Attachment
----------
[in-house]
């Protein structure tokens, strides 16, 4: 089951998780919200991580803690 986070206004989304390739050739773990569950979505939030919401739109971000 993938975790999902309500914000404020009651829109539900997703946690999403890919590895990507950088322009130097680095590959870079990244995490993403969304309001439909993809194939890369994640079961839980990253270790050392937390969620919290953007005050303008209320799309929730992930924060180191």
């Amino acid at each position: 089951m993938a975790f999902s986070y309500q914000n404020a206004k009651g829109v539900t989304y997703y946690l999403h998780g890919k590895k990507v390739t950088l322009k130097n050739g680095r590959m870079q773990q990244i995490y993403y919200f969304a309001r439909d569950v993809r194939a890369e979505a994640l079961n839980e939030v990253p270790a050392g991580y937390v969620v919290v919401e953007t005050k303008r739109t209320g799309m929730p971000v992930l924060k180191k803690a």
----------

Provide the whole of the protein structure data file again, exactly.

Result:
[in-house]
């Protein structure tokens, strides 16, 4: 089951998780919200991580803690 986070206004989304390739050739773990569950979505939030919401739109971000 993938975790999902309500914000404020009651829109539900997703946690999403890919590895990507950088322009130097680095590959870079990244995490993403969304309001439909993809194939890369994640079961839980990253270790050392937390969620919290953007005050303008209320799309929730992930924060180191």
């Amino acid at each position: 089951m993938a975790f999902s986070y309500q914000n404020a206004k009651g829109v539900t989304y997703y946690l999403h998780g890919k590895k990507v390739t950088l322009k130097n050739g680095r590959m870079q773990q990244i995490y993403y919200f969304a309001r439909d569950v993809r194939a890369e979505a994640l079961n839980e939030v990253p270790a050392g991580y937390v969620v919290v919401e953007t005050k303008r739109t209320g799309m929730p971000v992930l924060k180191k803690a």